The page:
There are two ways to help deal with stress:

  1. Remove the stress trigger
  2. Control your response

The first is doable, but often difficult, because it isn't easy to get rid of a boss, work project, family member or a global pandemic. The second is challenging too, but certain things can help. Managing stress in a healthy way keeps hormones balanced and health conditions at bay, here's how to help do it.

1. Eat a healthy diet.

Eat vegetables, protein, whole grains and healthy fats at each meal. This combo helps stabilize blood sugar and keep you full. Eating enough throughout the day prevents overeating at night.

Swap saturated and trans fats like red meat and fried foods for anti-inflammatory omega-3 fats found in salmon, tuna, walnuts, chia seeds and flaxseed. Saturated fat, processed foods and refined carbohydrates cause inflammation and keep cortisol levels high.

2. Have some sweets if it makes you feel better, but don't use food as a long-term coping mechanism.

"Sometimes, eating something carby or sweet because we're stressed is just what's going to happen," says Anabelle Clebaner, MS, RD, RYT, registered dietitian and founder of Wellspring Nutrition.

"The problem is when we continue to use food as a coping mechanism for stress. Taking a mindful moment to ask yourself why you are craving a donut before going for it can be helpful too. Perhaps what you really need in that moment is to call your mom, get a hug or massage from your partner, or take a calming bath. Relying on sweets to manage stress is not effective for reducing stress, or making us feel better for more than a few minutes. Of course, sometimes all you need is a sweet treat to move on—and if that's the case go for it. Just be aware that it is not your only way to deal with stress, and that you have other tools in your toolbox to help manage stressful situations."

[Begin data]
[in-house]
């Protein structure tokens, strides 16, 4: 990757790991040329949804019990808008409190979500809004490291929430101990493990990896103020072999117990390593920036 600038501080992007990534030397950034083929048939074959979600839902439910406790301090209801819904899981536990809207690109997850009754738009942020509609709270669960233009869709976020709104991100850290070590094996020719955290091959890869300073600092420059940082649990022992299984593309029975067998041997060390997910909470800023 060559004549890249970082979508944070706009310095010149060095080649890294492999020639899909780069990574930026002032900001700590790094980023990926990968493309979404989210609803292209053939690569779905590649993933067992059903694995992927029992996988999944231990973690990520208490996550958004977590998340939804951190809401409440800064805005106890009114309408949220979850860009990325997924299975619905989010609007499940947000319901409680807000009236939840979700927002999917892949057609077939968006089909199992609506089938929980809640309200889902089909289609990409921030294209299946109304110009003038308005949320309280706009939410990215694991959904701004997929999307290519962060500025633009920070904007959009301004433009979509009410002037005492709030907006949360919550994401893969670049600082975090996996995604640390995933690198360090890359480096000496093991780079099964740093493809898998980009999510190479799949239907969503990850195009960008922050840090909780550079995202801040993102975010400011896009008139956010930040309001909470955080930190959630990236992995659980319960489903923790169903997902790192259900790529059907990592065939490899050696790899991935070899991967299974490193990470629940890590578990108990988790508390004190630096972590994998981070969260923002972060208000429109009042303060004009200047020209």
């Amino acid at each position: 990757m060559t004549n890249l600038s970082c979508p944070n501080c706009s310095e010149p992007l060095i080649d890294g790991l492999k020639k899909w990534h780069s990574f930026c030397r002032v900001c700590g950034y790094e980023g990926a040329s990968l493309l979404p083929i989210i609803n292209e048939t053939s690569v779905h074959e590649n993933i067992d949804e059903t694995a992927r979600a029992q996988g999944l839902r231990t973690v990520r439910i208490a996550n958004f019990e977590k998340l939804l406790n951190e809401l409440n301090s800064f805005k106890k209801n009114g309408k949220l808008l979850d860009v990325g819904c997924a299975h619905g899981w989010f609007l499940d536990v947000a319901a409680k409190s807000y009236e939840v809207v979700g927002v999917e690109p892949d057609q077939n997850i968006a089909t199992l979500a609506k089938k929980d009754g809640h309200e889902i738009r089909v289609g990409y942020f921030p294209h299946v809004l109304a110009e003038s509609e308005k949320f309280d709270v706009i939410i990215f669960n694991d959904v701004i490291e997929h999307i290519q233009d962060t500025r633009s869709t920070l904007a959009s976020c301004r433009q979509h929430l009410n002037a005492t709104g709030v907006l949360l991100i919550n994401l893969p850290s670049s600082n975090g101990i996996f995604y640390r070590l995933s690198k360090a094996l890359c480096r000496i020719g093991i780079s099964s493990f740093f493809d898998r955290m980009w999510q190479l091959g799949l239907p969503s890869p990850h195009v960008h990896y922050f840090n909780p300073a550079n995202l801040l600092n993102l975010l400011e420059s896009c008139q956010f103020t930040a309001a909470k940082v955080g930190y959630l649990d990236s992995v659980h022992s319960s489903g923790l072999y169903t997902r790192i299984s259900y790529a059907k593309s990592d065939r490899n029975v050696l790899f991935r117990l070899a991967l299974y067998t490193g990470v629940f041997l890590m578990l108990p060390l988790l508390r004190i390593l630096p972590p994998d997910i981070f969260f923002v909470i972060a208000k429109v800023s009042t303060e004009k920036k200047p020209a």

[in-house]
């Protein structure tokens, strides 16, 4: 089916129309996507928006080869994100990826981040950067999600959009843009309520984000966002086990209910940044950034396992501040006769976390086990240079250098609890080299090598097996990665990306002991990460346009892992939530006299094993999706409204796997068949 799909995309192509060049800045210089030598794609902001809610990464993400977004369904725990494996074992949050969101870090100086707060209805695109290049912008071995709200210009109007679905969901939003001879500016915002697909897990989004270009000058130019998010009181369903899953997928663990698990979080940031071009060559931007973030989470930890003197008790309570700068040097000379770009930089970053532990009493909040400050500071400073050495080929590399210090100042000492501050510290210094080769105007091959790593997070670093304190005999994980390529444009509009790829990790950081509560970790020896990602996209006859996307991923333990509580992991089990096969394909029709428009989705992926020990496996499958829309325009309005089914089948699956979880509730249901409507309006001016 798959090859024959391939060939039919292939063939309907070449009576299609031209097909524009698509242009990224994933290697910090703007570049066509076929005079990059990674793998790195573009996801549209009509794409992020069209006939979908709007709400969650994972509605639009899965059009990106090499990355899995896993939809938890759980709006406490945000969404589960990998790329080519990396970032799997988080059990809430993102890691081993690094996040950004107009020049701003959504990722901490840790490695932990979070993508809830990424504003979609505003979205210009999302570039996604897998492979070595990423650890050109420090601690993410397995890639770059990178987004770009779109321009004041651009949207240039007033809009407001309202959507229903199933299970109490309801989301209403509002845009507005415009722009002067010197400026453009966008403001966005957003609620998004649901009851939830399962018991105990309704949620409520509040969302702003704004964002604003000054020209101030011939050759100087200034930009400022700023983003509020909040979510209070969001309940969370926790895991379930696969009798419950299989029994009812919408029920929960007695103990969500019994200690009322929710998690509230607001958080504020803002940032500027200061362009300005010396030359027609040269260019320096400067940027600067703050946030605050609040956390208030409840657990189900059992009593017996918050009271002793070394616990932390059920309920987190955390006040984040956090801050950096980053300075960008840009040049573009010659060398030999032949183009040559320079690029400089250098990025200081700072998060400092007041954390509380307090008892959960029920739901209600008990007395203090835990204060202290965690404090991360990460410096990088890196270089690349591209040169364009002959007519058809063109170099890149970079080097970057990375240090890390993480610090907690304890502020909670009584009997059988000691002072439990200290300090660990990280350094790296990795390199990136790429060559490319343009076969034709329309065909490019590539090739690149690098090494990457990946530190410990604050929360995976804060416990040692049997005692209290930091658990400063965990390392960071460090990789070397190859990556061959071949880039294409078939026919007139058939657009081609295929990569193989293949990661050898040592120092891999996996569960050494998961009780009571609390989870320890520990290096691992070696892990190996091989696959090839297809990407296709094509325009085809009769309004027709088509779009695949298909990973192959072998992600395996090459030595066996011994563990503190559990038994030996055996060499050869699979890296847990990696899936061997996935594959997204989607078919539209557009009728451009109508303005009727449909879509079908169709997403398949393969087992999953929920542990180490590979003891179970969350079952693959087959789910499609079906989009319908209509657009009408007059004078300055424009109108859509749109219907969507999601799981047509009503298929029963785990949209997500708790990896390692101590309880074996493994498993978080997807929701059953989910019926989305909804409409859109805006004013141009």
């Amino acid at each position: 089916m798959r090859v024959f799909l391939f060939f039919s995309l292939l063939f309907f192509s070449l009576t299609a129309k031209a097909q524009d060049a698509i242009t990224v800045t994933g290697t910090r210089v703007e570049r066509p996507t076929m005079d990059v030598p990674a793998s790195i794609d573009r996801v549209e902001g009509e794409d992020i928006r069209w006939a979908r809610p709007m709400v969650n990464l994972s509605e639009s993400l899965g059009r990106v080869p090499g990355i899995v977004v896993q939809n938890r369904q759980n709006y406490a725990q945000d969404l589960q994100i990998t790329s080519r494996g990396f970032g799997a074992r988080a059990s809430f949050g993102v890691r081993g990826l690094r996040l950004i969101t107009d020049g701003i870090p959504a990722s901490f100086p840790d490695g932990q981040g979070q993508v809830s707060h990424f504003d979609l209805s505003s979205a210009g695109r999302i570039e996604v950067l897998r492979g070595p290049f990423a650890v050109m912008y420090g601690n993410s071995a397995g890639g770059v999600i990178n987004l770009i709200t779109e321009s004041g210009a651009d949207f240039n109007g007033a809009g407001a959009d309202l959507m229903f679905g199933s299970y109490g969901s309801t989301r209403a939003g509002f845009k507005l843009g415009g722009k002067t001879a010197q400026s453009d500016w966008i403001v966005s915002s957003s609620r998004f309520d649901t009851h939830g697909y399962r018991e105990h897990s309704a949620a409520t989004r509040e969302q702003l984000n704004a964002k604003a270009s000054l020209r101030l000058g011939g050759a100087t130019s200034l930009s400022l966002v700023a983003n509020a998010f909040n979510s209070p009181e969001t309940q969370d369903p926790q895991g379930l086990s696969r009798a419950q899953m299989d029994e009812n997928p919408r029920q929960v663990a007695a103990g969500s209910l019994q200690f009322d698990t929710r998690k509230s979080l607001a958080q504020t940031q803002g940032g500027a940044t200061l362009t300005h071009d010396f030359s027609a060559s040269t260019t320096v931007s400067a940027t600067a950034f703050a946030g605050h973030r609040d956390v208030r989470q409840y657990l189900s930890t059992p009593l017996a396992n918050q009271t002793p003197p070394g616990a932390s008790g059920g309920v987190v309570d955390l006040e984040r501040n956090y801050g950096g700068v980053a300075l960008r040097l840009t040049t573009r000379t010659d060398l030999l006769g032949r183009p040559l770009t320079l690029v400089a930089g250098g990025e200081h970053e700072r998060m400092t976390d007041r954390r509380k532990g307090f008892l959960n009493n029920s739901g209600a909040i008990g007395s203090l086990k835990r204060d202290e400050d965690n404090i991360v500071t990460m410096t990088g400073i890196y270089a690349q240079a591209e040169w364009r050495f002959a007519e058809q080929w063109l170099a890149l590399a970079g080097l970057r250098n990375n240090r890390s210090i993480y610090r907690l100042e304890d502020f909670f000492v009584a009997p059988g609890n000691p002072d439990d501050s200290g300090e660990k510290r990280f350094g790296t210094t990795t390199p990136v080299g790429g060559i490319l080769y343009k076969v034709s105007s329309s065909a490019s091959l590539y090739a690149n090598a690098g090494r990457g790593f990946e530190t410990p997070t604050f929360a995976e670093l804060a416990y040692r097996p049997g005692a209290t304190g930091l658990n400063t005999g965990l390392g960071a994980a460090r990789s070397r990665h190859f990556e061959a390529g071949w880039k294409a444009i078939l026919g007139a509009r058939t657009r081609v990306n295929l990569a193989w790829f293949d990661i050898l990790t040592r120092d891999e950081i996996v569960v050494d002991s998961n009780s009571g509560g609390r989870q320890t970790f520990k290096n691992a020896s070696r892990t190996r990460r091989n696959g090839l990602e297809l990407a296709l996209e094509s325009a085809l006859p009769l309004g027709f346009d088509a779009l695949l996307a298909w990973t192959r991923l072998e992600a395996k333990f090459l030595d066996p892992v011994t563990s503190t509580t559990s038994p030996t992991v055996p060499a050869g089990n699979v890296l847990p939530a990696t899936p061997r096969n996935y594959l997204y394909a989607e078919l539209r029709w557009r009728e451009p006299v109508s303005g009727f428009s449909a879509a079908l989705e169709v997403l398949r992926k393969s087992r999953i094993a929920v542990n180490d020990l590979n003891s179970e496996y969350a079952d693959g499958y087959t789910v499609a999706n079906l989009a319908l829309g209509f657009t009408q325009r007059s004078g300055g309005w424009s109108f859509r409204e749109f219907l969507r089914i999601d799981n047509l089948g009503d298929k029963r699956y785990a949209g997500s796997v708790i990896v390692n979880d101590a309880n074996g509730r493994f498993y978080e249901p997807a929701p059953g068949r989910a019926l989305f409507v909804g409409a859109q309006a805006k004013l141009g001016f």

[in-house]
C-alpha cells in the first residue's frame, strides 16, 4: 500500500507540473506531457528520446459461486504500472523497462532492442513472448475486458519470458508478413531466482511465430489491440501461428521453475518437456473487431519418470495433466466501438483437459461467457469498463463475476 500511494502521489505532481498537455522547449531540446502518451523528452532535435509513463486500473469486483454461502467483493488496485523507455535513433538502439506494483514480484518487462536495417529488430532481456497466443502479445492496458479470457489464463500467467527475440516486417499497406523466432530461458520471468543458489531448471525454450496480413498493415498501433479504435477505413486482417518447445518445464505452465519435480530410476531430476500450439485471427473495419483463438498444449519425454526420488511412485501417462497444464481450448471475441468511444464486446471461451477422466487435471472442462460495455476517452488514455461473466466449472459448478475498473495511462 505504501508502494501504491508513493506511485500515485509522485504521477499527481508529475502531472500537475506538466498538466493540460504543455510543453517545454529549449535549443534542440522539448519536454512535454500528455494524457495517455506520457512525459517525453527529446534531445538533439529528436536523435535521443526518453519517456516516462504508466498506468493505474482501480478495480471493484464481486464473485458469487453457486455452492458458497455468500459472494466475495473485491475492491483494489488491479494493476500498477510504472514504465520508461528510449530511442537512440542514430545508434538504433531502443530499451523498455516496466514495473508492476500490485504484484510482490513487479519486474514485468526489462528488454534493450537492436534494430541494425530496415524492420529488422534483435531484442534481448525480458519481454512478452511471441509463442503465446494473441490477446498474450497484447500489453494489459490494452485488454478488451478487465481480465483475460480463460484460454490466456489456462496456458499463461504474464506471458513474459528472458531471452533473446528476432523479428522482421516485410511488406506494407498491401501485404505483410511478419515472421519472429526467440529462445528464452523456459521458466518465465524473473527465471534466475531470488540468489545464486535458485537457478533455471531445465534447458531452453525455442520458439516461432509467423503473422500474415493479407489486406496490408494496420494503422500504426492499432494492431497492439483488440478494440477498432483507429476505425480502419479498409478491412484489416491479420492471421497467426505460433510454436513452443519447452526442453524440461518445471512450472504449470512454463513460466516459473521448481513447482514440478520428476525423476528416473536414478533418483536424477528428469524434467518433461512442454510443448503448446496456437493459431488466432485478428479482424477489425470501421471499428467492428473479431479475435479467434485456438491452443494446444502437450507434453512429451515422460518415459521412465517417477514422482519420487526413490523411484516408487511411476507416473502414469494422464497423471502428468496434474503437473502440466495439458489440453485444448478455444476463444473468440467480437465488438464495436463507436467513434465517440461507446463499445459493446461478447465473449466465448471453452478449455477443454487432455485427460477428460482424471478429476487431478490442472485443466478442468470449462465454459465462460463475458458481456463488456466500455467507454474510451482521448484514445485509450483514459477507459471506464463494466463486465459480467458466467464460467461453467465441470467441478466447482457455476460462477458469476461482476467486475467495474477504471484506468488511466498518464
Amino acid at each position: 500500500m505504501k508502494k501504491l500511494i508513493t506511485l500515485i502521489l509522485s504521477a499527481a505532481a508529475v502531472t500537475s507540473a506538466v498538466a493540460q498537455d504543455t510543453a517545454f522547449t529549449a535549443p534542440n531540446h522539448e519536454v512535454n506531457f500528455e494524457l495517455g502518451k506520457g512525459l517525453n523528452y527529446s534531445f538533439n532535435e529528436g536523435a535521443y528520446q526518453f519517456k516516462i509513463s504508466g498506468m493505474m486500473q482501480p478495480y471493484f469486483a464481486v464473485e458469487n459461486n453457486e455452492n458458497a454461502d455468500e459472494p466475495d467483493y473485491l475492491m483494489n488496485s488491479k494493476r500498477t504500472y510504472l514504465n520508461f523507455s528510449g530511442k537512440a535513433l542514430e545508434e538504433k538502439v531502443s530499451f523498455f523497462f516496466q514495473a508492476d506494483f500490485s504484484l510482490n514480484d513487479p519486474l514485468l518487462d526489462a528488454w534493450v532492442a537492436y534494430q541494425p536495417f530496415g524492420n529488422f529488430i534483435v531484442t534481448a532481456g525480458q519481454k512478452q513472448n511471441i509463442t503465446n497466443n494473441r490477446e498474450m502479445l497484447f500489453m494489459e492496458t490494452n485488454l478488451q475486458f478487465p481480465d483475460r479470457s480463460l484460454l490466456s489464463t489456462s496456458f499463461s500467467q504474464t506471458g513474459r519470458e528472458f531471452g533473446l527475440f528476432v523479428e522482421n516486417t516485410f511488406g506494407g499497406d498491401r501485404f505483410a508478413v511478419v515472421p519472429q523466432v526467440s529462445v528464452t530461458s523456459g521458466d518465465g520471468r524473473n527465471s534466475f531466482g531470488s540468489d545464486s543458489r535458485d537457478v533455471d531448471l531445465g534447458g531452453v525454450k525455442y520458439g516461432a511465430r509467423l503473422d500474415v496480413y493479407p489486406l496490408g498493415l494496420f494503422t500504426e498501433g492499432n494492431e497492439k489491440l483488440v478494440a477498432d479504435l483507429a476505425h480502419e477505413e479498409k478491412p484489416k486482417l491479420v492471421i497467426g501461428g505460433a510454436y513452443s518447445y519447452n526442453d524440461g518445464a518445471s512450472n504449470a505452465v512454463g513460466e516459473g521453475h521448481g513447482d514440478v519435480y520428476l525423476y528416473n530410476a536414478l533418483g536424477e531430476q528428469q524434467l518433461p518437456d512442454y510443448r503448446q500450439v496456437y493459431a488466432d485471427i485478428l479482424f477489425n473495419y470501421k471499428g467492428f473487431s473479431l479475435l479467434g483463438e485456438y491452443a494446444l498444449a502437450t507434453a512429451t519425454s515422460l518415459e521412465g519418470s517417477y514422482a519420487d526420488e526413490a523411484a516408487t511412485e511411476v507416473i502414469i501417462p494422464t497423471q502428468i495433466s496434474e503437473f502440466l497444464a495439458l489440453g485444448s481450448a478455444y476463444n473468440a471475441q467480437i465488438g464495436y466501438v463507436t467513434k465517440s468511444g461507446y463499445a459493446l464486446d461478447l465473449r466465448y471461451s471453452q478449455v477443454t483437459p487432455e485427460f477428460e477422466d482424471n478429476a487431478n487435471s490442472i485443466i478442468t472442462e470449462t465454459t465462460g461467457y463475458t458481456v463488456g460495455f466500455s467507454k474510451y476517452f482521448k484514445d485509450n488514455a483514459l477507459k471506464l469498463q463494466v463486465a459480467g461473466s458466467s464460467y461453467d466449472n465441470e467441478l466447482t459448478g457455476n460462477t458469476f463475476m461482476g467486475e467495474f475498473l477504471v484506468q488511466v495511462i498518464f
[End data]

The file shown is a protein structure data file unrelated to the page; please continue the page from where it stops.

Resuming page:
3. Remove stressors from your life.

Get rid of the things that increase stress if you can. "If you find that work is the cause of your stress, try checking your email less often, and not opening up your computer right when you wake up," says Clebaner. She also recommends turning off the news. These are a couple of simple ways to nix the stressors in our environment.

4. Find other ways to manage stress.

Clebaner recommends, "getting outdoors and in nature, breathing exercises like box breathing, putting away screens during meal times, stretching, using calming essential oils like lavender, drinking herbal tea and taking a bath.

5. Get enough sleep.

Lack of sleep alone throws hunger hormones out of whack. Combine that with stress and your ghrelin ("hunger hormone"), leptin ("satiety hormone"), and cortisol will be imbalanced. Aim for 7-8 hours of sleep per night.

The Bottom Line

Stress raises the hormones cortisol and adrenaline, which increase blood pressure, blood sugar, heart rate and muscle tension. This acute response helps you make a decision and act quickly when there's a perceived threat. But when you experience chronic stress, cortisol and adrenaline stay elevated causing increased hunger, anxiety, inflammation and health conditions.

It's okay to "eat your feelings" every once in a while. Sometimes a brownie does make you feel better. But food shouldn't be a long-term coping mechanism. Find other ways to manage stress like meditation, massage or exercise. A healthy diet, adequate sleep and low stress will balance hormones and lead to optimal health.